Spanish Influenza in Alaska




The deadly Spanish Influenza first struck the United States in the summer of 1918, but didn't reach Alaska until late that fall. When Unalaska, one of Alaska's main coastal villages, found itself totally unprepared for the ensuing medical crisis, a plea for help went out and the United States Coast Guard Cutter UNALGA responded; it took the ship almost 5 days to then, many were already dead.


Upon inspection, Captain F.E.Dodge assessed Unalaska's situation and wrote: "Native population all down and helpless, unable to cook or care for themselves in any way. All teachers and inmates of the Jesse Lee Home are sick and helpless, all government school teachers are sick and helpless, the people at the jail and A.C.Co. house are sick and helpless, all at the U.S.Naval Radio Station Co. house are sick and helpless..."

The crew of the UNALGA immediately went to work: help came from the ships surgeon and the ships pharmacy. The commissary prepared food, the ships carpenters built coffins and others dug graves. Men from the ship went into homes and built fires, delivered buckets of soup, nursed the sick and carried out the dead. The UNALGA crew continued this life support, night and day for 2 weeks.

The influenza also decimated many other Alaska Native villages.
The first wave of the pandemic (in Alaska) raged from October 1918 until January 1919 and was so deadly, that when it hit Brevig Mission Village on the Seward Peninsula, 72 of its 80 residents were dead within 5 days. Almost a dozen other Native villages were abandoned after the majority of their people died and survivors were sent to Kenai, Tyonek or Eklutna.

After the third and final wave swept through Alaska (April to June 1919), the superintendent of the Jesse Lee Children's Home in Unalaska wrote:

"The years 1918 and 1919 will long be remembered as the time when the "flu" came to Alaska on a boat from the States and in less than 2 days, our village was laid low. The doctor was among the first victims, and at the Jesse Lee Home, their family of 75 were laid low, all except 2 boys and 1 girl. Out of a population of 300 in the village proper, 45 died in less than 10 days, but in the orphanage, 1 teacher and 1 girl passed away."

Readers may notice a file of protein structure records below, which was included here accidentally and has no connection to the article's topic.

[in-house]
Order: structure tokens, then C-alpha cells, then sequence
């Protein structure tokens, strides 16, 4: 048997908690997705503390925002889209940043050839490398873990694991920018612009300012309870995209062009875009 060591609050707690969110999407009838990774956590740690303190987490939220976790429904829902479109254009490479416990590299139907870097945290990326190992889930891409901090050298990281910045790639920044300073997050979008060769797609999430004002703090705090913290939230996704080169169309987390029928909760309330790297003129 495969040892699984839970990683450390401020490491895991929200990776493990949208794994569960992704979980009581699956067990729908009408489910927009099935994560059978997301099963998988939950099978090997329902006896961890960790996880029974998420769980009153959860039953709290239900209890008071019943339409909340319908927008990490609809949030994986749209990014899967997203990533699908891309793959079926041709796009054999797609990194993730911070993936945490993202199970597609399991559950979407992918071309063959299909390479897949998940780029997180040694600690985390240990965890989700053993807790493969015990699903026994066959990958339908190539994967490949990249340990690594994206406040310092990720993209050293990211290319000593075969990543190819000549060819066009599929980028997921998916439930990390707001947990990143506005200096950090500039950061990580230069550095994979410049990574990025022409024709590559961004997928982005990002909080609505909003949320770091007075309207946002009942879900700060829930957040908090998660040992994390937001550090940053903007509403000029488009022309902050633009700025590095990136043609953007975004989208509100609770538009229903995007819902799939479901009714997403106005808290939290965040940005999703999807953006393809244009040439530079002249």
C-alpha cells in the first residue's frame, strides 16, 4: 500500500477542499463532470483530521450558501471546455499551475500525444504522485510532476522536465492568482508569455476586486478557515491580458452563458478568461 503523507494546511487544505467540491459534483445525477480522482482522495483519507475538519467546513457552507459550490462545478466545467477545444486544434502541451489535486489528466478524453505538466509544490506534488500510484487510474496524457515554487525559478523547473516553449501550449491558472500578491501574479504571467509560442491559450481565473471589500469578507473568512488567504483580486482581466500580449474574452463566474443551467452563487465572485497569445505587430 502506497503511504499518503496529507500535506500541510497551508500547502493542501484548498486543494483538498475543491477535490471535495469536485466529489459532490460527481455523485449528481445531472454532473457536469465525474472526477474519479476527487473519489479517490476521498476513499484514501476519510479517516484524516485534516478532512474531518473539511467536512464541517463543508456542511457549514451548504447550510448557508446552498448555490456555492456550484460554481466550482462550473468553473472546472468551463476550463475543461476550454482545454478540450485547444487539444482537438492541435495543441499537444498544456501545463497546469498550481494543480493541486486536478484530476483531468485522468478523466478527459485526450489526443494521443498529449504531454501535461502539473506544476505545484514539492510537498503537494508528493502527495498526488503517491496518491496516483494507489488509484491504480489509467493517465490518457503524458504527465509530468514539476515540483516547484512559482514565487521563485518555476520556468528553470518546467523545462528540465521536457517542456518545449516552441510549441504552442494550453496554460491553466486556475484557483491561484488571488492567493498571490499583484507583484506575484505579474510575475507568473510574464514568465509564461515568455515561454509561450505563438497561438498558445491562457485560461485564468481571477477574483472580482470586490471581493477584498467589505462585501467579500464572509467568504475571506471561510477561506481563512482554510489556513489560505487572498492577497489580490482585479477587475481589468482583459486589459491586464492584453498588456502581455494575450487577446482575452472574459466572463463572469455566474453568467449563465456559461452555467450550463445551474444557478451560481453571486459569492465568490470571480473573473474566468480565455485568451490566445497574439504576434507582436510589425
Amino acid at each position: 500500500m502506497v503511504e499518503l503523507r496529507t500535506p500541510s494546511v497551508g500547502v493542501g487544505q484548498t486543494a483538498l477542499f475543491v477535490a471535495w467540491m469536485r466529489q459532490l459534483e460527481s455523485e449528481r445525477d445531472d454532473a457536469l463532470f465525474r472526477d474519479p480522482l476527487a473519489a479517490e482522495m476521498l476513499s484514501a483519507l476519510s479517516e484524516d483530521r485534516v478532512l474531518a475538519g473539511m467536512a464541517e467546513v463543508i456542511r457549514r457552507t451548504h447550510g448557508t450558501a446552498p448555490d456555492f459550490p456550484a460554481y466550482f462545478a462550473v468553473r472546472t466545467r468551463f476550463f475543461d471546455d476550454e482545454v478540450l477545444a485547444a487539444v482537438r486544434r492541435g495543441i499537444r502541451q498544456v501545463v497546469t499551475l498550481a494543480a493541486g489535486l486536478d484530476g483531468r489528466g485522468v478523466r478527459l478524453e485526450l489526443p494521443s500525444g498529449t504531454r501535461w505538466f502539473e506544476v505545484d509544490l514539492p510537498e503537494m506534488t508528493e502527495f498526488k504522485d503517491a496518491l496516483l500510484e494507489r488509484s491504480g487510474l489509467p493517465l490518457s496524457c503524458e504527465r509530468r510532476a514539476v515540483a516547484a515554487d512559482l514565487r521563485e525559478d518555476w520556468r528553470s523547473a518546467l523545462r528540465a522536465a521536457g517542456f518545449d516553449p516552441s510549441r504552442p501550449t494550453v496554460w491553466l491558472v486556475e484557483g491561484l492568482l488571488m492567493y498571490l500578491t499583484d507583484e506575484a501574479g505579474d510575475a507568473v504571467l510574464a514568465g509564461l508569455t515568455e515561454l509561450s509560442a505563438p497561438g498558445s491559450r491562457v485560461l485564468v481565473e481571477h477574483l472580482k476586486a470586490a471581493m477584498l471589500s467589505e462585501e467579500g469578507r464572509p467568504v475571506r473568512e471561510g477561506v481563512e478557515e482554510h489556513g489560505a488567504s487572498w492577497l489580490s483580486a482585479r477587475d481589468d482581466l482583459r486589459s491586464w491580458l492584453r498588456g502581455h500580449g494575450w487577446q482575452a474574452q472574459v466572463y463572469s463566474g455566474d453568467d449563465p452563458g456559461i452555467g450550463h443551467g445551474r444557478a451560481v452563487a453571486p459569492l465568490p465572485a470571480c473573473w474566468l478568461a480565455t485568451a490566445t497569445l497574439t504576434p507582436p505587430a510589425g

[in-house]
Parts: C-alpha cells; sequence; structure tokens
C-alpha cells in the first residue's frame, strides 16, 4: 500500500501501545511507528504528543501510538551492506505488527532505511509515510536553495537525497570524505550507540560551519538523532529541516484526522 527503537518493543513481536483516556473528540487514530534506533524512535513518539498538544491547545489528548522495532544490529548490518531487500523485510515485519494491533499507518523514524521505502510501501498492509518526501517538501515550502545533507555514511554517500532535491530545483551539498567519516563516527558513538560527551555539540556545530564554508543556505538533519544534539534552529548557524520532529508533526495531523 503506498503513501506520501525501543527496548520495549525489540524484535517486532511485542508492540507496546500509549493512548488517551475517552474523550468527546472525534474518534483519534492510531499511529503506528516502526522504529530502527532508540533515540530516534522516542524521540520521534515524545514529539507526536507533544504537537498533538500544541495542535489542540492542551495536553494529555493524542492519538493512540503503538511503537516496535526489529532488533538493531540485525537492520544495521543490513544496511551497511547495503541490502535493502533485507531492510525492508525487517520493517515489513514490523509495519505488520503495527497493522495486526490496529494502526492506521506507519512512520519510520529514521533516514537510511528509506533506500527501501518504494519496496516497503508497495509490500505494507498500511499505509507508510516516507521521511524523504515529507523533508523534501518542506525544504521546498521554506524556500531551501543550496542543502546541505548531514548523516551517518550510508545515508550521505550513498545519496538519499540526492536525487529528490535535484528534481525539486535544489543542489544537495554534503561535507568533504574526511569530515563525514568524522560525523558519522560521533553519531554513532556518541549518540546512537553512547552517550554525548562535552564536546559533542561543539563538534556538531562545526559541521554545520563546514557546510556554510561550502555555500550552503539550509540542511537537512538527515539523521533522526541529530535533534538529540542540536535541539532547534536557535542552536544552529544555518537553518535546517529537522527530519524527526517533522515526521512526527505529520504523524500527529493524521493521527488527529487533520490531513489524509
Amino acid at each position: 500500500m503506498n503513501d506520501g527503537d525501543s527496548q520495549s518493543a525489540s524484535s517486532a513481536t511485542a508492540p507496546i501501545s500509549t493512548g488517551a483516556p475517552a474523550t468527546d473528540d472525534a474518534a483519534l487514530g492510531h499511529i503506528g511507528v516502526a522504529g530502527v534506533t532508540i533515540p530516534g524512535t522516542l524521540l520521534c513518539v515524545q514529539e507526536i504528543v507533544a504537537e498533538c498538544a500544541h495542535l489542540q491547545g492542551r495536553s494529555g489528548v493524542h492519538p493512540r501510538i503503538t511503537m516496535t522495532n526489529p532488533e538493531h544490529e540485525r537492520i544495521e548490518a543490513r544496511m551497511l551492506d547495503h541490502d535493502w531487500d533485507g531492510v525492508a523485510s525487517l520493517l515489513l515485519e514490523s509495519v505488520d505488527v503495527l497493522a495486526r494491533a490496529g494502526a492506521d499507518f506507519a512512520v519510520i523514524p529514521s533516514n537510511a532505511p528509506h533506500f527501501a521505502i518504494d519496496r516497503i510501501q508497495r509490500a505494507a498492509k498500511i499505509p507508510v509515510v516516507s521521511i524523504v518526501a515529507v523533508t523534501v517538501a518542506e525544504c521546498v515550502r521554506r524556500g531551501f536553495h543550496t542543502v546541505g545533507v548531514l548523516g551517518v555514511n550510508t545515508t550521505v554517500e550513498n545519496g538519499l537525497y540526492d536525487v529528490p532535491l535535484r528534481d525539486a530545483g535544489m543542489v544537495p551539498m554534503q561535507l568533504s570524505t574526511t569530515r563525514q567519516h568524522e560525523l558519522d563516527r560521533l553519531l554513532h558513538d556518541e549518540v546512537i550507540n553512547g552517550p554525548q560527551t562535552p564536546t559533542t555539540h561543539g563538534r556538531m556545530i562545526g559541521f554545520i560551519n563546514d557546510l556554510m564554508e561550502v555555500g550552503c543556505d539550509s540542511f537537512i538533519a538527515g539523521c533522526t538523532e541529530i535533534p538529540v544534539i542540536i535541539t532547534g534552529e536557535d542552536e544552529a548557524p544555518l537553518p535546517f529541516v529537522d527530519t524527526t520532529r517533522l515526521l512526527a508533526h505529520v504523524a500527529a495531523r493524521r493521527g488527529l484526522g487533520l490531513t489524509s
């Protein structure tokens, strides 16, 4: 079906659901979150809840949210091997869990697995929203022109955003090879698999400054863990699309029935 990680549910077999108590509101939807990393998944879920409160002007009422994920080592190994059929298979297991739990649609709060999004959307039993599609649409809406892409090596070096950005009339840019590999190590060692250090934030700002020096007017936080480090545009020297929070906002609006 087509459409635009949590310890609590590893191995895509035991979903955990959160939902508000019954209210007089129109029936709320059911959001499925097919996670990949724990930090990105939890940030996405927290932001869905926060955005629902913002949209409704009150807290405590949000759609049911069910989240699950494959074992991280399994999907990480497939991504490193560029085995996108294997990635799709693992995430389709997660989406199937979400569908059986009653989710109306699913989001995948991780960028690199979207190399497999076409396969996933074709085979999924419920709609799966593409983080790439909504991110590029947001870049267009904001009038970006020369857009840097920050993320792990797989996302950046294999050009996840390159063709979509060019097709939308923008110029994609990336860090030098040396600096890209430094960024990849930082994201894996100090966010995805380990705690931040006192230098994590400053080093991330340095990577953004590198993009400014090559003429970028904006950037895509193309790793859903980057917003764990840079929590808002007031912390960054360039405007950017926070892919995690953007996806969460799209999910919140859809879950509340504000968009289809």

"In the Bristol Bay region, whole villages were devastated and in one place, every person died while the ferocious dogs, having finished their ghoulish work, ran wild. A relief vessel came to that  place and the sailors had to shoot the dogs before they could enter the village, a desolate place indeed and only half gnawed bones lying about on the ground told the story."

"In another settlement, whole families were found dead in the houses. In one home, a mother was found dead upon the bed, while upon her breast was a little baby that had died from starvation. A woman went in to one house and found the mother lying on the bed, life was extinct and close beside her, a little baby still living but emaciated, weak and trying to get some nourishment from its mother. Dead bodies were pulled out of houses, rolled in blankets and disposed of."

"In the Eskimo village across Snake River, about all the adults died and more than 100 little children were left orphans. In order to protect the dead bodies from dogs, the bodies were piled up in small rooms until no more could be put in."